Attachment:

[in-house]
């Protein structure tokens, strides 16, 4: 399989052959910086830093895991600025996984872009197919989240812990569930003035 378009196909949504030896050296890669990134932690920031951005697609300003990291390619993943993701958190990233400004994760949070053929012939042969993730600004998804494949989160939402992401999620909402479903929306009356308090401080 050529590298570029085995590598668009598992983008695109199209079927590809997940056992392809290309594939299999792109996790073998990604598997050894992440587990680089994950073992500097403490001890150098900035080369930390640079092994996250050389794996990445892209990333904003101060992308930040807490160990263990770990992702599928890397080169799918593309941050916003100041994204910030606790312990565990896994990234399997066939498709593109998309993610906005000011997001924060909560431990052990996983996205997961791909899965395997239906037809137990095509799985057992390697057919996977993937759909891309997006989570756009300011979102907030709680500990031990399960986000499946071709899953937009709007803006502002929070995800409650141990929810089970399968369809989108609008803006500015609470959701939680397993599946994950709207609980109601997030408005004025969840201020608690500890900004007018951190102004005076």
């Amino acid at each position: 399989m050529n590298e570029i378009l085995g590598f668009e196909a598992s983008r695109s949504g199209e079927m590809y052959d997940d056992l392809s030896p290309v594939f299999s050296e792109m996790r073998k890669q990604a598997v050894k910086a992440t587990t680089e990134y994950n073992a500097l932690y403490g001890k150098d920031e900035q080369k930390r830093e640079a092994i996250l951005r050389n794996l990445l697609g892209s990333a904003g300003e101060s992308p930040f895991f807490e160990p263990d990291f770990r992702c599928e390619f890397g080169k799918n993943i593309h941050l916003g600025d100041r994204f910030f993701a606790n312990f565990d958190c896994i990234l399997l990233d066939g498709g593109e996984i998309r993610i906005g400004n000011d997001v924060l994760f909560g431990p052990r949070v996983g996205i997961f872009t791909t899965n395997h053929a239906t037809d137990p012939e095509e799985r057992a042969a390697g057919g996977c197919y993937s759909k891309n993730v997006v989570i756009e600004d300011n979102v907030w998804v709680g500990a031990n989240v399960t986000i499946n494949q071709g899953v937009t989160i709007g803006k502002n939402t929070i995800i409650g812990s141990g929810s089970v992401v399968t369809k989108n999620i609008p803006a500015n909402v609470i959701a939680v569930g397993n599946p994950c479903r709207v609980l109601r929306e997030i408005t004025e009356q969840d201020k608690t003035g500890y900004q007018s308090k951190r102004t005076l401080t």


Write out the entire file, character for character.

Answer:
[in-house]
């Protein structure tokens, strides 16, 4: 399989052959910086830093895991600025996984872009197919989240812990569930003035 378009196909949504030896050296890669990134932690920031951005697609300003990291390619993943993701958190990233400004994760949070053929012939042969993730600004998804494949989160939402992401999620909402479903929306009356308090401080 050529590298570029085995590598668009598992983008695109199209079927590809997940056992392809290309594939299999792109996790073998990604598997050894992440587990680089994950073992500097403490001890150098900035080369930390640079092994996250050389794996990445892209990333904003101060992308930040807490160990263990770990992702599928890397080169799918593309941050916003100041994204910030606790312990565990896994990234399997066939498709593109998309993610906005000011997001924060909560431990052990996983996205997961791909899965395997239906037809137990095509799985057992390697057919996977993937759909891309997006989570756009300011979102907030709680500990031990399960986000499946071709899953937009709007803006502002929070995800409650141990929810089970399968369809989108609008803006500015609470959701939680397993599946994950709207609980109601997030408005004025969840201020608690500890900004007018951190102004005076």
């Amino acid at each position: 399989m050529n590298e570029i378009l085995g590598f668009e196909a598992s983008r695109s949504g199209e079927m590809y052959d997940d056992l392809s030896p290309v594939f299999s050296e792109m996790r073998k890669q990604a598997v050894k910086a992440t587990t680089e990134y994950n073992a500097l932690y403490g001890k150098d920031e900035q080369k930390r830093e640079a092994i996250l951005r050389n794996l990445l697609g892209s990333a904003g300003e101060s992308p930040f895991f807490e160990p263990d990291f770990r992702c599928e390619f890397g080169k799918n993943i593309h941050l916003g600025d100041r994204f910030f993701a606790n312990f565990d958190c896994i990234l399997l990233d066939g498709g593109e996984i998309r993610i906005g400004n000011d997001v924060l994760f909560g431990p052990r949070v996983g996205i997961f872009t791909t899965n395997h053929a239906t037809d137990p012939e095509e799985r057992a042969a390697g057919g996977c197919y993937s759909k891309n993730v997006v989570i756009e600004d300011n979102v907030w998804v709680g500990a031990n989240v399960t986000i499946n494949q071709g899953v937009t989160i709007g803006k502002n939402t929070i995800i409650g812990s141990g929810s089970v992401v399968t369809k989108n999620i609008p803006a500015n909402v609470i959701a939680v569930g397993n599946p994950c479903r709207v609980l109601r929306e997030i408005t004025e009356q969840d201020k608690t003035g500890y900004q007018s308090k951190r102004t005076l401080t």